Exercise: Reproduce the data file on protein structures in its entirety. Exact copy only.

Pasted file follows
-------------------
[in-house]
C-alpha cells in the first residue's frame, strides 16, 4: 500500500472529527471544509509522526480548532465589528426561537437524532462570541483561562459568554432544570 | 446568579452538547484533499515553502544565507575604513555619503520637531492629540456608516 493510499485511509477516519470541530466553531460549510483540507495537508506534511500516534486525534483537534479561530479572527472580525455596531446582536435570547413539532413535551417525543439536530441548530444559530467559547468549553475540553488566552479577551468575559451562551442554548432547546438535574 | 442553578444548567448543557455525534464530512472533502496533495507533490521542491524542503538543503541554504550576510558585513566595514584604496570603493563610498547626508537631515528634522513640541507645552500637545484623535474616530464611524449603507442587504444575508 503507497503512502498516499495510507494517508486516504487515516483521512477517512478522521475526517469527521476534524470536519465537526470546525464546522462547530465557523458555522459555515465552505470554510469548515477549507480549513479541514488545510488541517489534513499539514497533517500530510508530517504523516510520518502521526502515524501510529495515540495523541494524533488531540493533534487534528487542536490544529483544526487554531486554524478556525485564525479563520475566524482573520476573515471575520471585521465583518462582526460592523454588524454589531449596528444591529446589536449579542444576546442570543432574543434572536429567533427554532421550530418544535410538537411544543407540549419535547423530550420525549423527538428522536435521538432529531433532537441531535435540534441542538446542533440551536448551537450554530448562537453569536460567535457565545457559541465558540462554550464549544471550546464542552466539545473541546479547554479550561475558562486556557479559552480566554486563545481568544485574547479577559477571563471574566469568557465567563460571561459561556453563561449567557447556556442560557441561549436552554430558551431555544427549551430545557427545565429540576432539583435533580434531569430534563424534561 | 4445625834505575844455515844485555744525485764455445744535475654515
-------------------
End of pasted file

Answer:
[in-house]
C-alpha cells in the first residue's frame, strides 16, 4: 500500500472529527471544509509522526480548532465589528426561537437524532462570541483561562459568554432544570 | 446568579452538547484533499515553502544565507575604513555619503520637531492629540456608516 493510499485511509477516519470541530466553531460549510483540507495537508506534511500516534486525534483537534479561530479572527472580525455596531446582536435570547413539532413535551417525543439536530441548530444559530467559547468549553475540553488566552479577551468575559451562551442554548432547546438535574 | 442553578444548567448543557455525534464530512472533502496533495507533490521542491524542503538543503541554504550576510558585513566595514584604496570603493563610498547626508537631515528634522513640541507645552500637545484623535474616530464611524449603507442587504444575508 503507497503512502498516499495510507494517508486516504487515516483521512477517512478522521475526517469527521476534524470536519465537526470546525464546522462547530465557523458555522459555515465552505470554510469548515477549507480549513479541514488545510488541517489534513499539514497533517500530510508530517504523516510520518502521526502515524501510529495515540495523541494524533488531540493533534487534528487542536490544529483544526487554531486554524478556525485564525479563520475566524482573520476573515471575520471585521465583518462582526460592523454588524454589531449596528444591529446589536449579542444576546442570543432574543434572536429567533427554532421550530418544535410538537411544543407540549419535547423530550420525549423527538428522536435521538432529531433532537441531535435540534441542538446542533440551536448551537450554530448562537453569536460567535457565545457559541465558540462554550464549544471550546464542552466539545473541546479547554479550561475558562486556557479559552480566554486563545481568544485574547479577559477571563471574566469568557465567563460571561459561556453563561449567557447556556442560557441561549436552554430558551431555544427549551430545557427545565429540576432539583435533580434531569430534563424534561 | 4445625834505575844455515844485555744525485764455445744535475654515